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Martin & Malcolm & America: A Dream or a Nightmare

de James H. Cone

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Cuts through the superficial caricatures of Martin Luther King Jr and Malcolm X to reveal two men whose visions were complementary and moving towards convergence. Other books by James H. Cone include Black Theology and Black Power and The Spirituals and the Blues: An Interpretation.
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Professor Cone has done much research in comparing the lives, careers, and teachings of the two leading figures of the Civil Rights Movement and Black Power Movement: Martin Luther King Jr. and Malcolm X, whose lives were both cut short by assassins. Cone argues that each was important in his own right, and the product of their upbringing, with Martin growing up as a middle class black preacher's son in the South while Malcolm grew up dirt poor in the ghettos of the North (Lansing, Harlem) and served time in prison. Martin was a non-violent integrationist with a dream whereas Malcolm was a brash separatist living a nightmare, calling for self-defense. Martin had a broad appeal to whites and Christians whereas Malcolm's appeal was more limited to the radical and poor, but his contribution to the civil rights movement has been under-recognized, especially as it complemented Martin's work. Malcolm spent too many years under the shackles of Elijah Mohammad, which precluded his participation in politics, and it was not until his censure and separation when he broadened his activity, mind with greater international exposure that he became most enlightened and willing to work together. I liked the characterization of Malcolm as a "field nigger" and Martin as a "house nigger" insightful. However, I disagree with Cone's attempt to characterize the two as friends, especially with Martin's steadfast refusals to meet with Malcolm. ( )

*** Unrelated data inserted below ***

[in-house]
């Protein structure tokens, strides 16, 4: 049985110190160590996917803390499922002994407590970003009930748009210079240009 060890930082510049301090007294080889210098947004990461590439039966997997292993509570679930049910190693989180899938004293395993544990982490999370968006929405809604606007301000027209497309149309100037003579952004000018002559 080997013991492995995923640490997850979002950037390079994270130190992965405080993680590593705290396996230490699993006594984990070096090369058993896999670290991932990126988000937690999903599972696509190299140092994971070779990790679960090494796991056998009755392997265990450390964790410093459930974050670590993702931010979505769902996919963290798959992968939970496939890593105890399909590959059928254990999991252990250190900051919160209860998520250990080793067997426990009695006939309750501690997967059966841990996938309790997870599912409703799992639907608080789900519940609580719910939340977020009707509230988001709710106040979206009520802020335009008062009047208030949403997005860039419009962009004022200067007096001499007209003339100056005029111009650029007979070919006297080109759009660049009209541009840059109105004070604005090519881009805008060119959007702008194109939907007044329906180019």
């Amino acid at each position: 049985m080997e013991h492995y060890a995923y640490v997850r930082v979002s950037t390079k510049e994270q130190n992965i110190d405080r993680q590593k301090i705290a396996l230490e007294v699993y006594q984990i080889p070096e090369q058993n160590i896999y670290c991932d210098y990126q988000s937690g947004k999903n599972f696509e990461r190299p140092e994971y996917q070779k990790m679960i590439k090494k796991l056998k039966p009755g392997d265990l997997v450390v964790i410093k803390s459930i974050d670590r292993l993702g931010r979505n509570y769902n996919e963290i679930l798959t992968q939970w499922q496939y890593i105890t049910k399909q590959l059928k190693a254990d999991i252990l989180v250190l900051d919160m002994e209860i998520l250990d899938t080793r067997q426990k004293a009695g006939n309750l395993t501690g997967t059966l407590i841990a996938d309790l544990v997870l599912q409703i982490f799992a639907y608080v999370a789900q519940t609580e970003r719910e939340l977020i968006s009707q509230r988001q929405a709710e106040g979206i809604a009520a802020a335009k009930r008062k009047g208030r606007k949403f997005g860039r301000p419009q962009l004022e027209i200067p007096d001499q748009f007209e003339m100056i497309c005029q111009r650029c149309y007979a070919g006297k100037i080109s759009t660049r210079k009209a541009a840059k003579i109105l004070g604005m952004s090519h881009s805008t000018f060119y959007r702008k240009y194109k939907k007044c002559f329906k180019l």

skipstern | Jul 11, 2021 |
I was very disappointed by this book. As this is considered a classic, I expected a better argument from Cone. However, I cannot in any agree with his thesis that these two leaders generally came together as they matured. While some positions overlapped, there was still much basic disagreements between the two. So fundamental were these disagreements that it makes Cone's argument laughable. However as a book about how he synthesizes their thought for his own methodology, that part is somewhat interesting. ( )
  morningrob | Feb 2, 2009 |
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Cuts through the superficial caricatures of Martin Luther King Jr and Malcolm X to reveal two men whose visions were complementary and moving towards convergence. Other books by James H. Cone include Black Theology and Black Power and The Spirituals and the Blues: An Interpretation.

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